The Siegfried H. Horn Archaeological Museum is a part of the Institute of Archaeology at Andrews University in Berrien Springs, Mich., and houses over 8,900 ancient Near Eastern artifacts in its collections. Andrews University’s expanding academic archaeological programs have international acclaim, supporting research faculty, active fieldwork, and a collection that draws scholarly attention, providing opportunities for the scholar, student and community.

The Horn Museum is a valuable resource for understanding the Middle East, the cradle of civilization that directly impacts the West. Both the Judeo-Christian and Islamic traditions find their cultural roots in the Middle East, and it is the intent of the Horn Museum to help bring this awareness to both students and the public.

Our collection began in 1938 when the Oriental Institute of the University of Chicago donated 27 pieces of Megiddo pottery. Since then, through donations, purchases and permanent loans the collection has developed and includes over 3,000 cuneiform tablets written in the Sumerian and Akkadmian languages and dating from the Sumerian times (Ur III Period 2100 BC) down through the Achaemenid period (ending around 330 BC), about 1,000 coins primarily dating to the Hellenistic and Roman periods, ceramic and glass vessels, ceramic and stone figurines, tools, weapons, seals and jewelry. We also have the Middle Eastern Folklore Collections donated by William Dever and Pamela Gaber, and Larry and Shirley Panasuk. An authentic Bedouin goat-hair tent from Jordan, complete with modern antiquities, creates an informative and interesting teaching space within the museum. A series of 11 oil-painted murals painted by local internationally renowned Christian artist Nathan Greene, together with displays of ancient artifacts, help visitors better envision the biblical world.

It is our conscious mission to support the university’s Christian goals, including showing tangible evidence of backgrounds to the Bible, which reveals God’s workings among humanity throughout history. It is the privilege of our team to make available artifacts relevant to biblical history in order to supplement classroom teaching. By providing a gateway to the past, the museum indirectly opens a pathway to God. By giving a voice to the ancients, as though it was a time machine, the museum projects one into a world otherwise inaccessible.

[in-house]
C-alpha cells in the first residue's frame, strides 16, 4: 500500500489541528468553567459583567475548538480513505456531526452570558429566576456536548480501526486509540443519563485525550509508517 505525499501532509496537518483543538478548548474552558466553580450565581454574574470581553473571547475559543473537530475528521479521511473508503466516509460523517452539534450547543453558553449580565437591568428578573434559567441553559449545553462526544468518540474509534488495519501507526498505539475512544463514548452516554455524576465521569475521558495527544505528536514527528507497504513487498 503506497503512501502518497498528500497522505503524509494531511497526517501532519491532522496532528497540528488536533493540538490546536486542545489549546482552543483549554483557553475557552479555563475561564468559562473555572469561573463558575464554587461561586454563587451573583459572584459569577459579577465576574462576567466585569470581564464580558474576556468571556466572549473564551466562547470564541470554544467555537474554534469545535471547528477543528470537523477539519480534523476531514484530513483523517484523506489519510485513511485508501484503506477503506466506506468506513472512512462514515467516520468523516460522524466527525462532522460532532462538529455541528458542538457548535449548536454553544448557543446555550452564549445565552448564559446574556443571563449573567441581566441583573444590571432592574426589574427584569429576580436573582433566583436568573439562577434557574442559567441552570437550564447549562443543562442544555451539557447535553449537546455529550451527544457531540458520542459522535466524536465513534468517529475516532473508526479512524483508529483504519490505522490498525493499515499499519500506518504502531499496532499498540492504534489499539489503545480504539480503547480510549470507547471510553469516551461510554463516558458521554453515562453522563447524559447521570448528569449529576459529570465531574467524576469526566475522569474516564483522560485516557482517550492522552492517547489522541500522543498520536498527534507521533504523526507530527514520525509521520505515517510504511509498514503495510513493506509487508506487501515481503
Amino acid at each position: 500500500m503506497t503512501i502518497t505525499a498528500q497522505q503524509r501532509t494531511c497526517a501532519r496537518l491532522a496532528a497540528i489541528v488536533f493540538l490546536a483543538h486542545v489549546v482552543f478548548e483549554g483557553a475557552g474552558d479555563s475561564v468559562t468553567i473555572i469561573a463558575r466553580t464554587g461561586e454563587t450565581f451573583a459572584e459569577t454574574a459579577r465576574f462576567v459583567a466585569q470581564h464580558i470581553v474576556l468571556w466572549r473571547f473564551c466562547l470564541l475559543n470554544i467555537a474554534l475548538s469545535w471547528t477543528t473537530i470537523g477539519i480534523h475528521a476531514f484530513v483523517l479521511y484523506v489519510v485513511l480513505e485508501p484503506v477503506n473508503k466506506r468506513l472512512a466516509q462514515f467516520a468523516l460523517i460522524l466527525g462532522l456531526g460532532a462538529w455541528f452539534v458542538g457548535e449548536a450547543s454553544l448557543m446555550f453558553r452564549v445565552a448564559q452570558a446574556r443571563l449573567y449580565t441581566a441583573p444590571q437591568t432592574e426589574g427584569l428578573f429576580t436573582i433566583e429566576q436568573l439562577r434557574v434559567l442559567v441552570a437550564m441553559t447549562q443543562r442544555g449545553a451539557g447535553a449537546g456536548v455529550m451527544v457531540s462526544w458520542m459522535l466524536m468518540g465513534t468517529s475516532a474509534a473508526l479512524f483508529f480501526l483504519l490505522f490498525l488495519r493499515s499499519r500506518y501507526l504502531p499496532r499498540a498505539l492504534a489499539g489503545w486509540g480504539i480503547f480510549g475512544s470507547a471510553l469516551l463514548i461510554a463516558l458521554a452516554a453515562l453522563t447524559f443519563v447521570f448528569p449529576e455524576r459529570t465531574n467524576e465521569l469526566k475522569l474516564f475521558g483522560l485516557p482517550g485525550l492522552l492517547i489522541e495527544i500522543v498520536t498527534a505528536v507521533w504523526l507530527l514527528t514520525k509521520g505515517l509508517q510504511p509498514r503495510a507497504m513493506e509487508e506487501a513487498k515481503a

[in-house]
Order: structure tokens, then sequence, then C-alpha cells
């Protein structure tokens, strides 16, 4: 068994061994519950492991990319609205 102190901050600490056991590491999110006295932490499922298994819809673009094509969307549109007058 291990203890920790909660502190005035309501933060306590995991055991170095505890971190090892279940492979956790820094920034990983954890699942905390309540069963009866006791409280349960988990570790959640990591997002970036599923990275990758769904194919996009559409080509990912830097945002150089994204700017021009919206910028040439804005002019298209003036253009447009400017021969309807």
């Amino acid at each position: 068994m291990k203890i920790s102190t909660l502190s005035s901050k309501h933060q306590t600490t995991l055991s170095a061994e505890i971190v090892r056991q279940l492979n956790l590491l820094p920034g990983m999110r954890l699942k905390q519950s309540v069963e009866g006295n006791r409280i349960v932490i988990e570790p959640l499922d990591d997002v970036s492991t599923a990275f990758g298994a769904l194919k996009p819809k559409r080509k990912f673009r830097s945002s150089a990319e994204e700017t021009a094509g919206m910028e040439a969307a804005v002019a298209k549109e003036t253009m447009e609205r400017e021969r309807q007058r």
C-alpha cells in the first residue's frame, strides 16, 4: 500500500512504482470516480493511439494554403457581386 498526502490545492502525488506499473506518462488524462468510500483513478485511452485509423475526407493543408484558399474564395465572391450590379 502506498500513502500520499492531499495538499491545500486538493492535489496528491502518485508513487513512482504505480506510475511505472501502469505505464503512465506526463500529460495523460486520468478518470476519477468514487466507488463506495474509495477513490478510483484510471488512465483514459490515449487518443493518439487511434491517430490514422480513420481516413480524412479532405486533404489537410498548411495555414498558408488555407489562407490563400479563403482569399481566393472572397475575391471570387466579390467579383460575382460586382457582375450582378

Archaeology is the only new source of information about the Bible. Through continuing discoveries, the context and nuances of the Bible are anchored in the reality of history. It is known as the fourth biblical language, after Hebrew, Aramaic and Greek, and it gives the student a more precise understanding of the Bible. Through archaeology the legitimacy of the Bible is increased and provides a bridge between the Muslim, the Christian and the Jew.

Visit the Horn Museum's website at

Constance Clark Gane, Ph.D.
Curator, Siegfried H. Horn Archaeological Museum, Andrews University
Associate Professor of Archaeology and Old Testament
Co-director, Tall Jalul Excavations, Madaba Plains Project, Jordan

Andrews University has been influential in biblical Archaeology for several reasons, but one of the principle reasons is our traditional interest in the Bible as a church. It has been said that the Bible text is static, that it is what it is and scholars have dissected and analyzed that static text for more than a couple of millennia. But if one is interested in new information about the Bible and its world, then one must go to archaeology, for only here can new information in the form of ancient artifacts and texts shed new light on the biblical past. Therefore, to better understand the Bible, Andrews University has invested heavily in discovering what archaeology the material culture and ancient texts that are contemporary with the times the Bible was composed, has to say about the Bible. This new information with the Bible is then shared with our seminarians and biblical scholars so that they too can better understand the Bible and its world. However, in more recent times, another justification for studying the archaeology of the Ancient Near East has emerged. With the world again focused on events in the Middle East, a better understanding of this part of the world is more relevant than ever, not just for understanding our own faith tradition, but for a broader understanding of the three great monotheistic religions Judaism, Christianity, and Islam; all of which find their birthplace in the cradle of civilization. We believe that archaeology is ideally suited to increase our understanding of the foundations and growth of these three great religions and hopefully this knowledge can help us better understand the challenges that face us today and aid us in our search for peace.

Randall W. Younker, Ph.D.
Director, Institute of Archaeology, Andrews University
Professor of Archaeology and History of Antiquity
Director, Ph.D. Biblical and ANE Archaeology Program
Director, Tall Jalul Excavations, Madaba Plains Project, Jordan
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